- Series: Zed Shaw's Hard Way Series
- Paperback: 320 pages
- Publisher: Addison-Wesley Professional; 3 edition (December 17, 2014)
- Language: English
- ISBN-10: 032188499X
- ISBN-13: 978-0321884992
- Product Dimensions: 7 x 1 x 9 inches
- Shipping Weight: 1.2 pounds (View shipping rates and policies)
- Average Customer Review: 3.8 out of 5 stars See all reviews (17 customer reviews)
- Amazon Best Sellers Rank: #151,087 in Books (See Top 100 in Books)
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Learn Ruby the Hard Way: A Simple and Idiomatic Introduction to the Imaginative World Of Computational Thinking with Code (3rd Edition) (Zed Shaw's Hard Way Series) 3rd Edition
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About the Author
Zed Shaw is an avid guitar player, programmer, and writer whose books teach people all over the world how to write software. His book Learn Python the Hard Way has been read by millions of people around the world. His software has been used by many large and small companies. His essays are often quoted and read by members of many geek communities. He is an entertaining and lively writer, who is sure to keep you laughing and make you think.
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Top Customer Reviews
My only issue is that it's written by a Pythonista that has converted the Python version to a Ruby book. This means that some style is lost in translation. I recommend using the Tailor gem or Rubocop to get a good idea for what's missing style-wise. One very good example is defining or calling functions without arguments: in Ruby, you don't use function(), you would just use 'function'. Also, there are some Python-y rants about "functions" v.s. "methods". While I'm not arguing with him over semantics (never argue with programmers over semantics), it seems a little trite. It could just as easily be called "Learn Ruby the Hard Way, from a Pythonista". Ultimately, you're going to interact with the Ruby community, not Zed Shaw, so keep in mind that a Ruby-centric style is important.
Again, this is still one of the best resources for beginning-level Ruby, if not the best I've seen. I may have more feedback after using this as a training tool for a few friends, so feel free to ask any questions!
The first third is an introduction to programming, which covers topic like variables, basic text manipulation, and looping. A lot of guidance is given to the reader, while noting how to find more information online.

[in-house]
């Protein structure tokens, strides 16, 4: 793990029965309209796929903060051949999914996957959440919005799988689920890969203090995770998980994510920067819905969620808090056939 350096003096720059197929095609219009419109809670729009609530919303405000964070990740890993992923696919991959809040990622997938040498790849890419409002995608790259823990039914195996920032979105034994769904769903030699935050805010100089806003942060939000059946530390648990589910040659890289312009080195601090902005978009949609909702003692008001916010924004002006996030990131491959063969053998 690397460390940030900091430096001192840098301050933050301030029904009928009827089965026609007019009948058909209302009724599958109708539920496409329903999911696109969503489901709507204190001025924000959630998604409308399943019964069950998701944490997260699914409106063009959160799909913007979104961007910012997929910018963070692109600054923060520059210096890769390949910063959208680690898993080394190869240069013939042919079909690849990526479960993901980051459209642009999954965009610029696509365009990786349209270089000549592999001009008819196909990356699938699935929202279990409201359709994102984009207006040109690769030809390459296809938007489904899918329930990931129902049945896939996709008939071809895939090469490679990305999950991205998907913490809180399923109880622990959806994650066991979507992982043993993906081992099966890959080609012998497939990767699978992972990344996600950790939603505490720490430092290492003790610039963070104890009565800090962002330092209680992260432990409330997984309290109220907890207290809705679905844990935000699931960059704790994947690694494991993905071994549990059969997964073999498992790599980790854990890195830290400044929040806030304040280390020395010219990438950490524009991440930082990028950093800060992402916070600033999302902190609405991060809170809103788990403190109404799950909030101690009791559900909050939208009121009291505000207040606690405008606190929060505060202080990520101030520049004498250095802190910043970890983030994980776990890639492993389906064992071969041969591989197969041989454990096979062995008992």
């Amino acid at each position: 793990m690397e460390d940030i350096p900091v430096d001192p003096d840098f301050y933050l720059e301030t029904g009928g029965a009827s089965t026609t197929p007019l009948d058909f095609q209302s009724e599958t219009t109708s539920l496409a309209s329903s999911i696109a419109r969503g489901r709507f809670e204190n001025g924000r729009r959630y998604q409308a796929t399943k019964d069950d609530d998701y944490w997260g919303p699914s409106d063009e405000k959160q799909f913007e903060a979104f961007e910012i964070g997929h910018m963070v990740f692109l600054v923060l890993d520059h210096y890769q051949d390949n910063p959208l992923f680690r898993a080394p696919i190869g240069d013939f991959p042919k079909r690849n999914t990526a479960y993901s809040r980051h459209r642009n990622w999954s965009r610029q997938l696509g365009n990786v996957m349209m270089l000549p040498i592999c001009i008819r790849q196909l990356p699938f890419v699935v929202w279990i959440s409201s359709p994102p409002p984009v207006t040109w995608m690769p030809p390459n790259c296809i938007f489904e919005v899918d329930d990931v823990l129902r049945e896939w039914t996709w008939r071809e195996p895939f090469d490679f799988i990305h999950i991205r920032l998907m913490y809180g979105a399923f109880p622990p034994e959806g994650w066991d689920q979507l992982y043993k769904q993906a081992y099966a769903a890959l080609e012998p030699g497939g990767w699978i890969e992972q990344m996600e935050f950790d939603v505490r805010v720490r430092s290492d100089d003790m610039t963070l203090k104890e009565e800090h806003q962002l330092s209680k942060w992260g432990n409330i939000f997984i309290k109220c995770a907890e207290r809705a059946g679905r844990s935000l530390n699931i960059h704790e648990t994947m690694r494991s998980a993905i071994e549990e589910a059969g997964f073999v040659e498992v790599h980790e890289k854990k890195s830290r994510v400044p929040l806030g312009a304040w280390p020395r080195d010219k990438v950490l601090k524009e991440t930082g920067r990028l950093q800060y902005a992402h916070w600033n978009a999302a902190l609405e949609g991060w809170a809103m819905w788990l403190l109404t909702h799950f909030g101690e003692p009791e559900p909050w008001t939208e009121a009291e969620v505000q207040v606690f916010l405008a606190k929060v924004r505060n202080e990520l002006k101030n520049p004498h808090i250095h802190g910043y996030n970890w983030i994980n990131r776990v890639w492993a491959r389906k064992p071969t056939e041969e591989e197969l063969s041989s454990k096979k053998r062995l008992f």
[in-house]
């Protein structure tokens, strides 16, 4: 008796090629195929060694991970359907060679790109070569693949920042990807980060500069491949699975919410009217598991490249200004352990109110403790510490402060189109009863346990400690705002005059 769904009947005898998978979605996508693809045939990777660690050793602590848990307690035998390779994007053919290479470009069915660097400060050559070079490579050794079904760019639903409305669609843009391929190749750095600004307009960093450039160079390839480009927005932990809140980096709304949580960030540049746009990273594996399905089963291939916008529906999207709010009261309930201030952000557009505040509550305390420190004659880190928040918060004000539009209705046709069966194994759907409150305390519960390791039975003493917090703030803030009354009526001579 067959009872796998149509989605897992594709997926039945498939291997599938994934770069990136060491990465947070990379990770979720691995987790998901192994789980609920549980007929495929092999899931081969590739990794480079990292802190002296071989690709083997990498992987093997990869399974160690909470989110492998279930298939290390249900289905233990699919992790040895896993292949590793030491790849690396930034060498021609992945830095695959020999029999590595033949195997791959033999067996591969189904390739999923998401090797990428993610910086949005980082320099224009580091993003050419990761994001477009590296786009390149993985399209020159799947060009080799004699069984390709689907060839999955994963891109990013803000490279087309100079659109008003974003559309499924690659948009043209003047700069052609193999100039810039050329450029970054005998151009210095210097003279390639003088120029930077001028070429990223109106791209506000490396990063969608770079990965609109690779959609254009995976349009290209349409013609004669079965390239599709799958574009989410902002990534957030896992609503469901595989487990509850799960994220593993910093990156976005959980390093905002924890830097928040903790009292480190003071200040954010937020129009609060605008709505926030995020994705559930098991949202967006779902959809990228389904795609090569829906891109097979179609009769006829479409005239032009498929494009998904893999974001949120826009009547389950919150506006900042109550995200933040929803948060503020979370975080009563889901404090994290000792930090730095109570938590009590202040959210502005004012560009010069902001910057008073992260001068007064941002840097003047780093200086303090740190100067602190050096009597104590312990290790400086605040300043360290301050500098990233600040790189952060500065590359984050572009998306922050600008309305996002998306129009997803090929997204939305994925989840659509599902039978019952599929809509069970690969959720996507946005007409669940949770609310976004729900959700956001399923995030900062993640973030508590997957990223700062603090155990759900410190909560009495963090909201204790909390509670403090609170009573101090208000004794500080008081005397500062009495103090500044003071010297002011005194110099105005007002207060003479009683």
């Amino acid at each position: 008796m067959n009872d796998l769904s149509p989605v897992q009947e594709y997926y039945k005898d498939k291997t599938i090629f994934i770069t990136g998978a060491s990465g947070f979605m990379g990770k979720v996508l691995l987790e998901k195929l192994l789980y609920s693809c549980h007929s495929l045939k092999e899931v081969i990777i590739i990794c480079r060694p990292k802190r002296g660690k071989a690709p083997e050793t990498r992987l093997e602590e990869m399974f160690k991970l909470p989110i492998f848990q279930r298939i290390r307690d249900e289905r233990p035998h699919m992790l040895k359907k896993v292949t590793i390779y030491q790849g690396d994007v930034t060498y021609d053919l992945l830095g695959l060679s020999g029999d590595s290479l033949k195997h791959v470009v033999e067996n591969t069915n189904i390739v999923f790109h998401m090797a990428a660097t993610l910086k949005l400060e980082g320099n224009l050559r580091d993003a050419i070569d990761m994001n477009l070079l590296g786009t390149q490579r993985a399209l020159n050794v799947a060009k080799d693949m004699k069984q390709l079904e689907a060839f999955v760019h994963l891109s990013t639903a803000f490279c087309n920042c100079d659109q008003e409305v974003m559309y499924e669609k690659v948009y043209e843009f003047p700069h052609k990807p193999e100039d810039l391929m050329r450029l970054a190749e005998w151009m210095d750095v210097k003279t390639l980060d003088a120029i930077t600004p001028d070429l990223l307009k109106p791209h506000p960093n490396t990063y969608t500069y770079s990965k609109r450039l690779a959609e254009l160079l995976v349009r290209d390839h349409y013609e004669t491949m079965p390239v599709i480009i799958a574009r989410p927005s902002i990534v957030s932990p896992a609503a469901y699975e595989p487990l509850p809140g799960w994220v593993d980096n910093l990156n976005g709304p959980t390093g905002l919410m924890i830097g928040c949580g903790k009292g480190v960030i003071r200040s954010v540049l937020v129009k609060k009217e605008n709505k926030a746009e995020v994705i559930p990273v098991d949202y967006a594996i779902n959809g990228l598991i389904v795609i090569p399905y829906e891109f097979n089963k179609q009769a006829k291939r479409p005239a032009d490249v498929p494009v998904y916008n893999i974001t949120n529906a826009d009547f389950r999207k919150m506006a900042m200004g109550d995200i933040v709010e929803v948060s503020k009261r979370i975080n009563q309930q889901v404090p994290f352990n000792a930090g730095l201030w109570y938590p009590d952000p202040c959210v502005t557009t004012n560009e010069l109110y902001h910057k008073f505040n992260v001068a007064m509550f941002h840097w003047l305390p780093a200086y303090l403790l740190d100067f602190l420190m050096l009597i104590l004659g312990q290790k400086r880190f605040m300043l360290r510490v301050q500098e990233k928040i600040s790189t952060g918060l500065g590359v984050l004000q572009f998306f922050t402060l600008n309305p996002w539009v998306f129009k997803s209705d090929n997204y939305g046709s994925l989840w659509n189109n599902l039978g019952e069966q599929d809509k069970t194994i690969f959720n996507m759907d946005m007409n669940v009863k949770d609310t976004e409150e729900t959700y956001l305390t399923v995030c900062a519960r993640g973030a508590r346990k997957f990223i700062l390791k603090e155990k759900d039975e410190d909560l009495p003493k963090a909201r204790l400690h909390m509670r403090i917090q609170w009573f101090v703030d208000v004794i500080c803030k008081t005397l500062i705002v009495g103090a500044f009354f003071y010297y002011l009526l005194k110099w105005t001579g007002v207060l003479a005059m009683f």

The middle third of LRtHW focuses on making the leap from examples to writing longer, more substantial programs with multiple files and branching. At this point, the author places a larger focus on using external sources of information. While still covering common problems that the reader might encounter, more references are made to looking up information in the Ruby documentation and looking at projects on GitHub.
The final third of the book covers many of the skills needed by a working programmer. The projects get larger in scope and more references are made to online resources. Some of the topics include how to structure programs and gems, automated testing, writing rudimentary 'game engines', and has a large focus on using Ruby on the web. Since most real world use of Ruby will be online, the emphasis on web programming is quite helpful.
Overall, I'm quite impressed with Learn Ruby the Hard Way. I would imagine this book will mostly be read by those with little or no programming experience. While I can't evaluate the book from that perspective, everything seems to be laid out very well for a new programmer. The logic and progression makes sense and is easy to follow. Showing readers how to find more information online is helpful and not something often encouraged by most authors. Perhaps my favourite part of LRtHW was the author telling readers to seek out material beyond one's comprehension and try to understand a little of it.
My only nitpick was that it seemed to have a little too much of a Python feel for a Ruby book. All the code examples I tried myself worked perfectly, but some of the text had odd word choices that seemed more appropriate for a book on Python. Not that this would have any effect on a new programmer, but it did seem a bit jarring.
I would definitely recommend Learn Ruby the Hard Way.